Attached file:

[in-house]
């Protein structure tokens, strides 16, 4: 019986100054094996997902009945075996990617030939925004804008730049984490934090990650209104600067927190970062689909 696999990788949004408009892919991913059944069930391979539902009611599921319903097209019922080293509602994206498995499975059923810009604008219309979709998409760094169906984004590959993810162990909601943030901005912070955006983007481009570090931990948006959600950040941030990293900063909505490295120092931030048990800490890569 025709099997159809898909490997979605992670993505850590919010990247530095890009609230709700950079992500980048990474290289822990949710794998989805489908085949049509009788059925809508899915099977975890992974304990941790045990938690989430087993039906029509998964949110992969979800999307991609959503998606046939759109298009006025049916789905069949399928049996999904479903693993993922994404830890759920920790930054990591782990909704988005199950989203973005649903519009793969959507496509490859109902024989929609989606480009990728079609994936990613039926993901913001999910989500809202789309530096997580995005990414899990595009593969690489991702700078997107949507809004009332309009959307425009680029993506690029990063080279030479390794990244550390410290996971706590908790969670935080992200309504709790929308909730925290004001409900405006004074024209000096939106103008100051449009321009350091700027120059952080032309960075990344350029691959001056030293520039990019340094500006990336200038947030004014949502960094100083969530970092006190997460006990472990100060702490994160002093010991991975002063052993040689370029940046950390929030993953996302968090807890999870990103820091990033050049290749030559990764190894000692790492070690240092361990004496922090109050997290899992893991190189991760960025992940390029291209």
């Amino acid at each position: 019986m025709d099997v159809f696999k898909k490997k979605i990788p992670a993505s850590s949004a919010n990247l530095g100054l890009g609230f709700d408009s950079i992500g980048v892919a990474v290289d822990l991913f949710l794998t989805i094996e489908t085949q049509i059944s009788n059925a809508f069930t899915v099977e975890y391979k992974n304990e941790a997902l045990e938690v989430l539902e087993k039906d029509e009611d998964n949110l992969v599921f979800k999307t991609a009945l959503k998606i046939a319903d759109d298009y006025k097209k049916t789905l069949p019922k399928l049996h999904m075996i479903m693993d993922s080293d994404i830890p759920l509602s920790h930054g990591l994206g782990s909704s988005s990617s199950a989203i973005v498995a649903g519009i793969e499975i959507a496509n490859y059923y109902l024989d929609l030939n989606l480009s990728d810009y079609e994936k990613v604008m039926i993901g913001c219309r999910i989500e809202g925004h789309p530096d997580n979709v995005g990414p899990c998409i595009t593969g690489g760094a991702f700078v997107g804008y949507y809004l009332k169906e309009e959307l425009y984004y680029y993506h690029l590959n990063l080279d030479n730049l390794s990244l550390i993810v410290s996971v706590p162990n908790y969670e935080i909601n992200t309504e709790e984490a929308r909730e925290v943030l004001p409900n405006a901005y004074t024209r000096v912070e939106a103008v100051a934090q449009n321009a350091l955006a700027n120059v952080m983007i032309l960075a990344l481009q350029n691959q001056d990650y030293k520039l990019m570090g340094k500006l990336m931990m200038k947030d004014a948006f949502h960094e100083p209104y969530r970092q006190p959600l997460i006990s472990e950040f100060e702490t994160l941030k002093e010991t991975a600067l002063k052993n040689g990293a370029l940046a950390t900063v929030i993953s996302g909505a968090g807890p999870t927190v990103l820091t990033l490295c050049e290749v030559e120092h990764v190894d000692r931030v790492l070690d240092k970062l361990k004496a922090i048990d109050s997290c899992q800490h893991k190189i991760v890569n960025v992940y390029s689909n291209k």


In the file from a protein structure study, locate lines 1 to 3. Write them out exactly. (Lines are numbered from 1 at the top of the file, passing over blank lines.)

[in-house]
């Protein structure tokens, strides 16, 4: 019986100054094996997902009945075996990617030939925004804008730049984490934090990650209104600067927190970062689909 696999990788949004408009892919991913059944069930391979539902009611599921319903097209019922080293509602994206498995499975059923810009604008219309979709998409760094169906984004590959993810162990909601943030901005912070955006983007481009570090931990948006959600950040941030990293900063909505490295120092931030048990800490890569 025709099997159809898909490997979605992670993505850590919010990247530095890009609230709700950079992500980048990474290289822990949710794998989805489908085949049509009788059925809508899915099977975890992974304990941790045990938690989430087993039906029509998964949110992969979800999307991609959503998606046939759109298009006025049916789905069949399928049996999904479903693993993922994404830890759920920790930054990591782990909704988005199950989203973005649903519009793969959507496509490859109902024989929609989606480009990728079609994936990613039926993901913001999910989500809202789309530096997580995005990414899990595009593969690489991702700078997107949507809004009332309009959307425009680029993506690029990063080279030479390794990244550390410290996971706590908790969670935080992200309504709790929308909730925290004001409900405006004074024209000096939106103008100051449009321009350091700027120059952080032309960075990344350029691959001056030293520039990019340094500006990336200038947030004014949502960094100083969530970092006190997460006990472990100060702490994160002093010991991975002063052993040689370029940046950390929030993953996302968090807890999870990103820091990033050049290749030559990764190894000692790492070690240092361990004496922090109050997290899992893991190189991760960025992940390029291209």
């Amino acid at each position: 019986m025709d099997v159809f696999k898909k490997k979605i990788p992670a993505s850590s949004a919010n990247l530095g100054l890009g609230f709700d408009s950079i992500g980048v892919a990474v290289d822990l991913f949710l794998t989805i094996e489908t085949q049509i059944s009788n059925a809508f069930t899915v099977e975890y391979k992974n304990e941790a997902l045990e938690v989430l539902e087993k039906d029509e009611d998964n949110l992969v599921f979800k999307t991609a009945l959503k998606i046939a319903d759109d298009y006025k097209k049916t789905l069949p019922k399928l049996h999904m075996i479903m693993d993922s080293d994404i830890p759920l509602s920790h930054g990591l994206g782990s909704s988005s990617s199950a989203i973005v498995a649903g519009i793969e499975i959507a496509n490859y059923y109902l024989d929609l030939n989606l480009s990728d810009y079609e994936k990613v604008m039926i993901g913001c219309r999910i989500e809202g925004h789309p530096d997580n979709v995005g990414p899990c998409i595009t593969g690489g760094a991702f700078v997107g804008y949507y809004l009332k169906e309009e959307l425009y984004y680029y993506h690029l590959n990063l080279d030479n730049l390794s990244l550390i993810v410290s996971v706590p162990n908790y969670e935080i909601n992200t309504e709790e984490a929308r909730e925290v943030l004001p409900n405006a901005y004074t024209r000096v912070e939106a103008v100051a934090q449009n321009a350091l955006a700027n120059v952080m983007i032309l960075a990344l481009q350029n691959q001056d990650y030293k520039l990019m570090g340094k500006l990336m931990m200038k947030d004014a948006f949502h960094e100083p209104y969530r970092q006190p959600l997460i006990s472990e950040f100060e702490t994160l941030k002093e010991t991975a600067l002063k052993n040689g990293a370029l940046a950390t900063v929030i993953s996302g909505a968090g807890p999870t927190v990103l820091t990033l490295c050049e290749v030559e120092h990764v190894d000692r931030v790492l070690d240092k970062l361990k004496a922090i048990d109050s997290c899992q800490h893991k190189i991760v890569n960025v992940y390029s689909n291209k």